The Best Sandwich Spots In San Francisco

From bánh mì and tuna melts to Philadelphia-style hoagies, here are the best sandwich spots in the city.
The Best Sandwich Spots In San Francisco image

photo credit: Carly Hackbarth

Much like the creators of dry shampoo, puffer jackets, or blenders, the inventor of the sandwich really was onto something. The handheld classic is endlessly versatile and consistently delicious. And lucky for us, San Francisco is a fantastic sandwich town with plenty of bánh mì, Philly-style hoagies, and massive subs that could double as a doorstop. Here are the best sandwich spots in SF.


photo credit: Carly Hackbarth



$$$$Perfect For:LunchWalk-InsQuick Eats
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Bow down to San Francisco's muffuletta king. There are two muffuletta options at the counter-service sandwich joint in the Haight—a meaty original and a mushroom—and they’re both awe-inducing and not exactly typical of the New Orleans classic. For one, they use mayonnaise—a big no-no to purists—but the Duke’s mayo adds an essential layer of decadence that takes the dream sandwiches to the next level. More importantly, their sesame bread is specially made for them by a bakery over in Oakland. And it’s coated with a thick swath of spicy olive spread that has us under its fermented cauliflower and carrot giardiniera spell. They’ll suggest you make your sandwich toasted (another controversial move), and we do too—if you want maximum melted cheese satisfaction.

This cash-only Tenderloin institution has been around for decades, and it’s earned legendary status for one simple reason: it’s home to the best bánh mì in San Francisco. Biting into the crackly, fresh-baked roll feels like a shot of serotonin thanks to the well-spiced meat, mayo, and pickled daikon and carrots that come in every sandwich. Plus, at around $5 each, lunch here is a deal that’s hard to beat.

At Limoncello in Lower Nob Hill, sausages hang over a loaded deli case, shoppers browse the aisles of shelves stocked with every Quadratini and San Pellegrino flavor, and friendly staff wraps up sandwiches behind the counter. Those sandwiches are the main reason we return to this Italian deli as often as Adele sings a tear-jerking ballad. The fillings are classic Italian, from tissue-thin mortadella and hot coppa to eggplant parmesan and spicy marinara meatballs. We’re always pulled toward the Mafioso. Getting the stunner stuffed with mortadella, prosciutto, bacon, and turkey, plus pepperoncinis for added tang is the best decision you’ll make today.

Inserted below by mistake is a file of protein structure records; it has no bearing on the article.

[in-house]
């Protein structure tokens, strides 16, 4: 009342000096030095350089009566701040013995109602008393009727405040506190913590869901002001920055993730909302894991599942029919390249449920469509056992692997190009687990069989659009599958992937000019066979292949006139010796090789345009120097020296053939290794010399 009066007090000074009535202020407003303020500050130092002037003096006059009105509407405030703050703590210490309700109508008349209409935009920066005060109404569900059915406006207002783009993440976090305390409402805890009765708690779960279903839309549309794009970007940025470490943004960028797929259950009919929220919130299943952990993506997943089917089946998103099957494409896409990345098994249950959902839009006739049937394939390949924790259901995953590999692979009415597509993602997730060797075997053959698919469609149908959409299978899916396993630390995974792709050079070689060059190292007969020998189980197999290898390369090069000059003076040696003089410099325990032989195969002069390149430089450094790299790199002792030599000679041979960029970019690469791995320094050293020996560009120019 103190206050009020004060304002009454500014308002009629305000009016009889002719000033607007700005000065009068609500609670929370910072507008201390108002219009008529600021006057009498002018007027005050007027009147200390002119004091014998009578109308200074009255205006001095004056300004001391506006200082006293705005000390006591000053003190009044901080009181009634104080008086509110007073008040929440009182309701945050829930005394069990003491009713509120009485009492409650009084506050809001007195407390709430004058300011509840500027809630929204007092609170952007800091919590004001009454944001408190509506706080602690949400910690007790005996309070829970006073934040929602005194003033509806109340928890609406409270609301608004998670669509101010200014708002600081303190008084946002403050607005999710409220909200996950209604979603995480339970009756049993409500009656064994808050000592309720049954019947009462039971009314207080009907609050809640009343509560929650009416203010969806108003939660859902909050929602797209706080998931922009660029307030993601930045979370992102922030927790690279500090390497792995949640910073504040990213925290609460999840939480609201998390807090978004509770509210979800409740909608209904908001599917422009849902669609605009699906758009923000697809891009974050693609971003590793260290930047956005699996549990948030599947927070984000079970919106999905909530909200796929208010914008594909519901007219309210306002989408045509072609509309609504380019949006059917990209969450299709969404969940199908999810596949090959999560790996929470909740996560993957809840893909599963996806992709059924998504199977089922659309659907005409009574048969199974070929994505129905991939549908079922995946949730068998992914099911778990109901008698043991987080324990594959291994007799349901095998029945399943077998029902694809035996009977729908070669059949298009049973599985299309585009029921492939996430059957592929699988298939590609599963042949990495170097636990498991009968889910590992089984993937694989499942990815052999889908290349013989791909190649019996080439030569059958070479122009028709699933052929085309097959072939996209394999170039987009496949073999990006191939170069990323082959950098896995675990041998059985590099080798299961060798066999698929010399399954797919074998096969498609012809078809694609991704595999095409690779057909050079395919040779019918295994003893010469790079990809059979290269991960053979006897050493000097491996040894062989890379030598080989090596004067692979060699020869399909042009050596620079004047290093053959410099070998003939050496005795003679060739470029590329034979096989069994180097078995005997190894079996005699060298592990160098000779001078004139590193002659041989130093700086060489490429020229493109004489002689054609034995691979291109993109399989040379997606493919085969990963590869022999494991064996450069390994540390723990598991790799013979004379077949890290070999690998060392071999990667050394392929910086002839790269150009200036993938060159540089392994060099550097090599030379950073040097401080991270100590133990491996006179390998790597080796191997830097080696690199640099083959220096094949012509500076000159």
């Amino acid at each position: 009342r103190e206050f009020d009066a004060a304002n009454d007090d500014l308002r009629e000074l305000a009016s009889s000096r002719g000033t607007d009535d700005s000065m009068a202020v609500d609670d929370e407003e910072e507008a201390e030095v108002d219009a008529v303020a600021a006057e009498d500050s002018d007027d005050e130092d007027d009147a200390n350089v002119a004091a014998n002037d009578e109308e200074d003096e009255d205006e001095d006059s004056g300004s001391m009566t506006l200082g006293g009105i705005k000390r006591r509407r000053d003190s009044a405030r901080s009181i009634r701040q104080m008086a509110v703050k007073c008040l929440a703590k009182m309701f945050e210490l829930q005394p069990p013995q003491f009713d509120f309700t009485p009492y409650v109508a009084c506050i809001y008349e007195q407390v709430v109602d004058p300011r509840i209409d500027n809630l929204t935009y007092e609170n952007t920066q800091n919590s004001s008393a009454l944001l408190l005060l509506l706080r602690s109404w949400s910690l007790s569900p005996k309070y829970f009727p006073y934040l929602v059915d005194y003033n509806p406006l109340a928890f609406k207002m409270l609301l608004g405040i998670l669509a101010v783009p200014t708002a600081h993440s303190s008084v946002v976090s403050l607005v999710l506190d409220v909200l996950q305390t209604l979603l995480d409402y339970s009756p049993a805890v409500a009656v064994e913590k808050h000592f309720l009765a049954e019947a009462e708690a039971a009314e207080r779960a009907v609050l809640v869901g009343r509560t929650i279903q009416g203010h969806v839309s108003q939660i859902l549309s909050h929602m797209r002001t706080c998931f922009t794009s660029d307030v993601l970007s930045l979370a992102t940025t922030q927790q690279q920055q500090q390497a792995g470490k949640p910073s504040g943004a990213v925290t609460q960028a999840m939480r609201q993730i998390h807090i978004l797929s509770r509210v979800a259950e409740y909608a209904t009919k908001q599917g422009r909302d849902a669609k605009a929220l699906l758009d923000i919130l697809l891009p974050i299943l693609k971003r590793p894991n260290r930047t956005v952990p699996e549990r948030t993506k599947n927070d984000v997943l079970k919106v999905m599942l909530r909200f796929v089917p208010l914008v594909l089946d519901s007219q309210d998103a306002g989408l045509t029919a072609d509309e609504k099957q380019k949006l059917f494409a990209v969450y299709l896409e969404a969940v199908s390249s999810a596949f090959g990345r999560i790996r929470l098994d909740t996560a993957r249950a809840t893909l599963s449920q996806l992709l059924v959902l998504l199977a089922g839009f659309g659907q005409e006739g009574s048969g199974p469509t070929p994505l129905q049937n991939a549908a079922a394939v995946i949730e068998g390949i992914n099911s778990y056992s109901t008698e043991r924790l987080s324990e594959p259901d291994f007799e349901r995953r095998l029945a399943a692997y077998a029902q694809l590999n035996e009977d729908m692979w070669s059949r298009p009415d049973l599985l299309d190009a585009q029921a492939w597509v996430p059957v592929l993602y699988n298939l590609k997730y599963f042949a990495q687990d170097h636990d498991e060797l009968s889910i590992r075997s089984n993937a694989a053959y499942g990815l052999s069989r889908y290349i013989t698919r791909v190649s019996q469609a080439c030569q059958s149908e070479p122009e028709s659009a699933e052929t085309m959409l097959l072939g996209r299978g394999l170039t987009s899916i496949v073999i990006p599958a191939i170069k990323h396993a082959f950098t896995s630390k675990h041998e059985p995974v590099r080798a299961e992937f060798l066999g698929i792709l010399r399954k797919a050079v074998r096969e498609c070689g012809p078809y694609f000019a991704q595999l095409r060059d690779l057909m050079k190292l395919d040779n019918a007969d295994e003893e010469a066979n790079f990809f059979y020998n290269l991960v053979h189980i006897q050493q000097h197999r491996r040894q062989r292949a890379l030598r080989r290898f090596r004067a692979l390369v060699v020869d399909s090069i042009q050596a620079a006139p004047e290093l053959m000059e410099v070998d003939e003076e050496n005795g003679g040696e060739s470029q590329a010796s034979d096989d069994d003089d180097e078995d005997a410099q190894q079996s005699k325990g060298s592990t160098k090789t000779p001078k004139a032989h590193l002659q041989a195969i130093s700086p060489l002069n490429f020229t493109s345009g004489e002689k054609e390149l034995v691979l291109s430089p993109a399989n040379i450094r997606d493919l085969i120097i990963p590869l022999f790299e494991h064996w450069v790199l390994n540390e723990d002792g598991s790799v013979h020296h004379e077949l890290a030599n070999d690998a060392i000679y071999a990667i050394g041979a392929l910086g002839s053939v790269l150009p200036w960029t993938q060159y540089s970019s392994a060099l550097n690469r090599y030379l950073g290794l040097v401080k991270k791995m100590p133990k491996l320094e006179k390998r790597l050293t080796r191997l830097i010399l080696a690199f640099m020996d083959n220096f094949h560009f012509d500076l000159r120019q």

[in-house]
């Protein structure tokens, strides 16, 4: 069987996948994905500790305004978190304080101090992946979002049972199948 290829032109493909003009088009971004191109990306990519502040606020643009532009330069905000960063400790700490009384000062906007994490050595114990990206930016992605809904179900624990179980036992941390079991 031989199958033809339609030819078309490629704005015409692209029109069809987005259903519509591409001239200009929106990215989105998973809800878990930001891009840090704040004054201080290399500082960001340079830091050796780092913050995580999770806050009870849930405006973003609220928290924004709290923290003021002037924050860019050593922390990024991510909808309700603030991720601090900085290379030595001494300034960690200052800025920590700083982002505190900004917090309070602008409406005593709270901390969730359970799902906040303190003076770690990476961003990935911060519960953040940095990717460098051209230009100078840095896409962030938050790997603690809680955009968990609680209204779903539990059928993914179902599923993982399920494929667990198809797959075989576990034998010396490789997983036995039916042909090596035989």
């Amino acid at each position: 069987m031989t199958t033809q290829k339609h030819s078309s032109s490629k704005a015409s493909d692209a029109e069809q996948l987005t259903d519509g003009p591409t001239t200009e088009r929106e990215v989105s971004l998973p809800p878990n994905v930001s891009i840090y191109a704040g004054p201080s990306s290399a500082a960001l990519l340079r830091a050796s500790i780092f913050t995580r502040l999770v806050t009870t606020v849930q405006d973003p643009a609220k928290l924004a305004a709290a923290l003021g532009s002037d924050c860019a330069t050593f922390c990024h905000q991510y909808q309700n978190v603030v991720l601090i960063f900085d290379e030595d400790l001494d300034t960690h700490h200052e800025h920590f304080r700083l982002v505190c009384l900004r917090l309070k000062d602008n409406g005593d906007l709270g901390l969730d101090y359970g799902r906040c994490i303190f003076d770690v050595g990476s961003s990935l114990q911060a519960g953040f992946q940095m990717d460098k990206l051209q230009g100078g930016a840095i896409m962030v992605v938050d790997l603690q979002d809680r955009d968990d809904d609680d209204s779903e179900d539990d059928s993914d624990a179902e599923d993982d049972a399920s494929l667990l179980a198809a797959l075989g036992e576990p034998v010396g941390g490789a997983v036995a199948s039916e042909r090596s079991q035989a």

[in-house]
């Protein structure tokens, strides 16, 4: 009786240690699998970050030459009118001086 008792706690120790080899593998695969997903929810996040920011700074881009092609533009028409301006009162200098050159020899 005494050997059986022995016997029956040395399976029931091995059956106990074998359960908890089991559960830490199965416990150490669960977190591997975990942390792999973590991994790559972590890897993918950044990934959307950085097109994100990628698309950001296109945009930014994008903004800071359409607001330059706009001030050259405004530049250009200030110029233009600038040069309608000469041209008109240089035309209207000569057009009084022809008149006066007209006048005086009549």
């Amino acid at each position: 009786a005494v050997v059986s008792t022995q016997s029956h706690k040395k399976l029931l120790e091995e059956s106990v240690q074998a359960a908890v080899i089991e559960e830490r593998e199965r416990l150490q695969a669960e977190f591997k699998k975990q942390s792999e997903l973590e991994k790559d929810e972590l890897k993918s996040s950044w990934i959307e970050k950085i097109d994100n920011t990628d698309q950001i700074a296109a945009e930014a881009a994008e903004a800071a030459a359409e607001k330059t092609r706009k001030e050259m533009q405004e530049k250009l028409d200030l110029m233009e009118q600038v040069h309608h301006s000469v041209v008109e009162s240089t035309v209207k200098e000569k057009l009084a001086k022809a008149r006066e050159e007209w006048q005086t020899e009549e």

It’s easy to take this Italian deli on Columbus Avenue for just another North Beach tourist trap. But Molinari is the real deal—you’ll find as many locals as visitors here ordering one of their hefty sandwiches with fantastic cured meats. Definitely add their basil-garlic spread to whatever you get, or roll with one of their pre-designed sandwiches like the Renzo with prosciutto, coppa, and fresh mozzarella.

Walk anywhere in the vicinity of Alamo Square and you’ll probably see a few people on a park bench, gazing lovingly at a tightly-wrapped sandwich from Lucinda’s Deli & More. The NoPa spot is SF sandwich royalty—their baguette sandwiches are stuffed with so much filling that they look like burritos, and each has expertly balanced levels of salt, sweet, and spice. Case in point: their spicy tuna melt masterpiece with rainbow layers of pickled jalapeños, cheddar, arugula, and tomato. It’s also our go-to order.

It’s not that hard to make a good sandwich. But making a great one that’s worthy of planning an entire day around? That’s a feat—and no place does it like Deli Board. The SoMa spot cranks out tank-sized sandwiches that are well-stuffed with everything from corned beef to tuna salad and falafel. Whatever you order off of their usual menu or eponymous board of daily-changing specials will be fantastic, but get anything with pastrami when in doubt.

Palm City is a wine shop in the Sunset that also serves excellent Philadelphia-style hoagies. They’re gigantic, but the fresh toppings—like broccoli rabe or the mound of arugula—make these sandwiches taste light and almost refreshing. The one that keeps us coming back is the Italian American hoagie with thinly sliced mortadella, ’nduja mayo, and a long, sesame-covered roll. We love grabbing a seat at one of their big tables and drinking a bottle of natural wine with it.

Simplicity is the key to greatness, as proven by our trusty pair of white sneakers. SF Chickenbox knows this well. The takeout-only North Beach spot specializing in fried chicken sandwiches tops theirs with only house sauce and shredded lettuce. Add their flawless fried chicken breast and squishy buns to the mix and you have one of the best fried chicken sandwiches in the city. We also come here for the sides, like the refreshing macaroni salad or housemade ube mochi muffins.

The tortas at this Mexican restaurant in the Mission live up to La Torta Gorda’s oversized moniker. Sandwiches here come in two sizes (junior or regular) and both are monstrous. Don’t believe us? Kindly refer to the Mega Cubana, a behemoth featuring milanesa, sausage, pierna, ham, chorizo, eggs, turkey, queso fresco, and American cheese that’s large enough to feed five or six people. Share it with friends at a table inside the diner-inspired spot, or under an umbrella out in the back garden.

The hot pastrami sandwich at Submarine Center in West Portal is a tangy, beautifully toasted masterpiece overflowing with thin-sliced smoked meat. But don’t let it be the only thing you get at this small, counter-service spot. The meaty Atomic is stacked with pastrami, turkey, and corned beef, and we absolutely adore the mayo-y hot sub with avocado, turkey, and melty swiss. You have three sizes of sandwiches to choose from (mini, center, and the forearm-length super), and an assortment of chips to grab by the check-out line.